Renegade Players. We have been very lucky not to have a melamine meltdown or a peanut implosion inside the supplement industry. Renegade players pose a direct threat to DSHEA. If something serious were to happen, all bets are off. I could not predict an outcome that would be positive for the industry.

Industry Executive Indifference. There are too few industry executives who see it as part of their high position to invest in the industry infrastructure or to invest their personal time to create a sustainable community of suppliers, manufacturers, publishers, retailers, researchersall of which are needed for our industry to meet the challenges and opportunities of the next generation.

Spiking. Is it unconscionable and intolerable that anybody would intentionally spike our products with drugs, synthetic chemicals, steroids or agents to fake lab tests, deceive customers and put consumers at risk.

INSIDER : What would DSHEA look like now if we knew then what we know now?

Israelsen: It would look remarkably similar. There are a few things I would have done differently. First, mandate a hard deadline for a GMP regulation.

Next, create an IP mechanism to encourage research, exclusivity and an adequate return on investment. In hindsight, we should have added a provision prohibiting the use of proprietary science and research as the basis for substantiation of a product that was not the subject of those studies. It would also have been helpful to have a more clear definition of what a new dietary ingredient is. The problem was that we were simply running out of time and didnt have the means to talk this one through and reach consensus on a clearer and more comprehensive definition.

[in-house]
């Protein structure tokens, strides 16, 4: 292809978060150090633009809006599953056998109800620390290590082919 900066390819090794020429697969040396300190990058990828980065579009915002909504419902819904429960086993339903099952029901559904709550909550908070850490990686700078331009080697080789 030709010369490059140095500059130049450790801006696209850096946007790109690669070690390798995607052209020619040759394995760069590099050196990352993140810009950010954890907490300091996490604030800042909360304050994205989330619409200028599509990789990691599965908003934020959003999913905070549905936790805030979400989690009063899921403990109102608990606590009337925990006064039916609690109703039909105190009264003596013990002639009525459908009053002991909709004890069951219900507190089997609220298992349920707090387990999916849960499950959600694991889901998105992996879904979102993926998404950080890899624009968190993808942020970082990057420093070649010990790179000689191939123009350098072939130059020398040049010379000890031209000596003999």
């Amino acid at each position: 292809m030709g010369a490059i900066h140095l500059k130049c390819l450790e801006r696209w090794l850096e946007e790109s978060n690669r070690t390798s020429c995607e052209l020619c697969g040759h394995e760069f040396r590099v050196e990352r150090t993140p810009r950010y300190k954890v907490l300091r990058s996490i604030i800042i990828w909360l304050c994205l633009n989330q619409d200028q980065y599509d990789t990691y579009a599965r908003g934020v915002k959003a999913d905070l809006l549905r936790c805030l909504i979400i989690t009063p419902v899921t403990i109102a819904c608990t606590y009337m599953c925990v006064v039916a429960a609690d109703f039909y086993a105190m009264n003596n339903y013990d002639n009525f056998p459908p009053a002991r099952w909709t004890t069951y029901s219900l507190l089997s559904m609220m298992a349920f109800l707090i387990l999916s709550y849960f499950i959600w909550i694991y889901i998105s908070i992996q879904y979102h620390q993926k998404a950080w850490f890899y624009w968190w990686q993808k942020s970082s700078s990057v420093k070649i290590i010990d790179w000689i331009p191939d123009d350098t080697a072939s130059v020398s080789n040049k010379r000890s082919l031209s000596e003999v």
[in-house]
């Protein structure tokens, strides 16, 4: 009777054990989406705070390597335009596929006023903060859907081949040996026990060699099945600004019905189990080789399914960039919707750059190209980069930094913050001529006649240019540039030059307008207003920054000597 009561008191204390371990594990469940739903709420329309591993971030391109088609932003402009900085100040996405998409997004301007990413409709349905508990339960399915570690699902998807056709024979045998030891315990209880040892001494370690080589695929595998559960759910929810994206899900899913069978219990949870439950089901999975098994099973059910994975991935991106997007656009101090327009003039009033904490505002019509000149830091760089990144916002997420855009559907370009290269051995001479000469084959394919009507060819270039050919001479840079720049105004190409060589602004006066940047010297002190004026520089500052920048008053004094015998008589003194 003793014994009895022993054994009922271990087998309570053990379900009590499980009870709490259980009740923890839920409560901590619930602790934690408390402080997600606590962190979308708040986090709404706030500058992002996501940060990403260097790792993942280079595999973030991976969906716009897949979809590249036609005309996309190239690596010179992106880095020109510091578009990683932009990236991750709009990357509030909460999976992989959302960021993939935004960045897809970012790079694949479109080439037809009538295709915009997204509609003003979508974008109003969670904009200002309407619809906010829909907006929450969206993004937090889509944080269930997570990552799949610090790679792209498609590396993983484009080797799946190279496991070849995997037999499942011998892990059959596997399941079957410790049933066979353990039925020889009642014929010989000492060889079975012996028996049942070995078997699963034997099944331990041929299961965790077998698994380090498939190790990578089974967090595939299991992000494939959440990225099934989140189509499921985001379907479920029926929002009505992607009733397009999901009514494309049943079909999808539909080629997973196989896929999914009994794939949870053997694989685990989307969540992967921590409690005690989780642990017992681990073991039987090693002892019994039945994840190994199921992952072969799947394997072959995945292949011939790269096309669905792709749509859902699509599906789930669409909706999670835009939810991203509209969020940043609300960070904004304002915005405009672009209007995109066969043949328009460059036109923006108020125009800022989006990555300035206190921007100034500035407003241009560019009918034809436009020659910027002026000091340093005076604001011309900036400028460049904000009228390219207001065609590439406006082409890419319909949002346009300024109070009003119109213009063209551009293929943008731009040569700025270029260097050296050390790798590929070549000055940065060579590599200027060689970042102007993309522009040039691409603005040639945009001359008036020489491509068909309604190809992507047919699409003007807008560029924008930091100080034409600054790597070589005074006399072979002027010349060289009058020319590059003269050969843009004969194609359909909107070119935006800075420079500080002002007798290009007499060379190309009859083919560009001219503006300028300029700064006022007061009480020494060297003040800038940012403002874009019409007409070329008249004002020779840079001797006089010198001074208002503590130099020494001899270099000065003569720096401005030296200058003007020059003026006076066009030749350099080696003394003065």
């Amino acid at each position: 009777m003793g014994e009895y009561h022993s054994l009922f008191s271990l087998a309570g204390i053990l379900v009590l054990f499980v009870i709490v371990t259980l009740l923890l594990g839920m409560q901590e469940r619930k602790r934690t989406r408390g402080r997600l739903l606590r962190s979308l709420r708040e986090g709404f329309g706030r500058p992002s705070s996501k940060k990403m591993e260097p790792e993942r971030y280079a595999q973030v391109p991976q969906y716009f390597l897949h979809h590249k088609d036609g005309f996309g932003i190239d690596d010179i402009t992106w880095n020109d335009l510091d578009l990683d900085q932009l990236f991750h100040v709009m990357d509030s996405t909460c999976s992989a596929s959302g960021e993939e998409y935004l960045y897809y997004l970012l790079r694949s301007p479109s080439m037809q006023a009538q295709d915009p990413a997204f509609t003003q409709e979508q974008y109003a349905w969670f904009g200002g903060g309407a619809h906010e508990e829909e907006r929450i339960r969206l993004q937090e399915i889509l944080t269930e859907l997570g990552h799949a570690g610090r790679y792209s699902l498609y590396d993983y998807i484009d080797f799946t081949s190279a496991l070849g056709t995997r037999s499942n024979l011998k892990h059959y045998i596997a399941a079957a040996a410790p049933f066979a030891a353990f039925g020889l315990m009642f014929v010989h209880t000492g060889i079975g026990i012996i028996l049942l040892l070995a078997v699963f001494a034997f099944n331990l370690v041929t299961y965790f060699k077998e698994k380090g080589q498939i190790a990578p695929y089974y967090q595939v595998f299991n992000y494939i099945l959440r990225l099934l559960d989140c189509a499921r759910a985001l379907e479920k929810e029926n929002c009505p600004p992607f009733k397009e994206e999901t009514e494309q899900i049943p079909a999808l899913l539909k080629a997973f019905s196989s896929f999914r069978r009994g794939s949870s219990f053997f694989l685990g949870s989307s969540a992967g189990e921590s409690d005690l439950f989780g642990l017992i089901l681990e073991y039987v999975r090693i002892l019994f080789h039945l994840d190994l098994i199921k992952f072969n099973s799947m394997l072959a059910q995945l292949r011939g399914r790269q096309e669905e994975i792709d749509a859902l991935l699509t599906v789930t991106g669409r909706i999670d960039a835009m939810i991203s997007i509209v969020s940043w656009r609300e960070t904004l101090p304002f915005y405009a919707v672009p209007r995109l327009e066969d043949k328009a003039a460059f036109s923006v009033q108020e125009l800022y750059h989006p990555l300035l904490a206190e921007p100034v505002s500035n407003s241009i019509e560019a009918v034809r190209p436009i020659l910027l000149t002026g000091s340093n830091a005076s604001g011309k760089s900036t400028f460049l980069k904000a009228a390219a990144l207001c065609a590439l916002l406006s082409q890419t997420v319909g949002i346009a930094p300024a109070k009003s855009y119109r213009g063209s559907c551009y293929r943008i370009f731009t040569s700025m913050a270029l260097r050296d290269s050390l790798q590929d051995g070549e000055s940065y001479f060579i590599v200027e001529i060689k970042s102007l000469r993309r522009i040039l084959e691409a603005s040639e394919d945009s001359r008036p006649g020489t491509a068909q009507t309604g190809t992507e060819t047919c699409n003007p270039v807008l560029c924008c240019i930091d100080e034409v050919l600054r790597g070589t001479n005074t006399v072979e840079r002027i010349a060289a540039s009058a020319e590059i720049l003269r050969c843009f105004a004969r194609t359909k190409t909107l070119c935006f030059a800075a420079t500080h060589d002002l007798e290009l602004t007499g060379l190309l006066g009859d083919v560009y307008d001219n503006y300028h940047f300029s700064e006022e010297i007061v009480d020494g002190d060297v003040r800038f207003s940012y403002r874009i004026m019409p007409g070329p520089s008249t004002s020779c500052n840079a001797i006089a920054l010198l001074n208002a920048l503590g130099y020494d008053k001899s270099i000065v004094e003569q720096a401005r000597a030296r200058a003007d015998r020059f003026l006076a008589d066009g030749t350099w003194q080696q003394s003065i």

Finally, knowing what we know now, we should have mandated that ODS allocate a substantial part of its budget toward analytical method development, authenticating reference materials and providing the analytical tools that the industry so badly needs. ODS has done a good job in the past five years of advancing this agenda. We should have mandated this be done right from day one.

Having said this, DSHEA remains a remarkable piece of legislation, both from a technical drafting perspective as well as a document expressing the will of the people and preserving what many see as a fundamental right, which is access to products in support of their own health. In this respect, DSHEA may never be surpassed.

Editors Note: Look for more on DSHEA @ 15 on and in the Nov. 4, 2009, issue of INSIDER. We also welcome your comments on the topic; e-mail Heather Granato, Group Editor,

Want to hear more about the passage of the Dietary Supplement Health & Education Act (DSHEA) and the future of the dietary supplement industry? Join Loren Israselsen for the session DSHEA: 15 Years Later on Nov. 13, 2009, at SupplySide West. Get more details at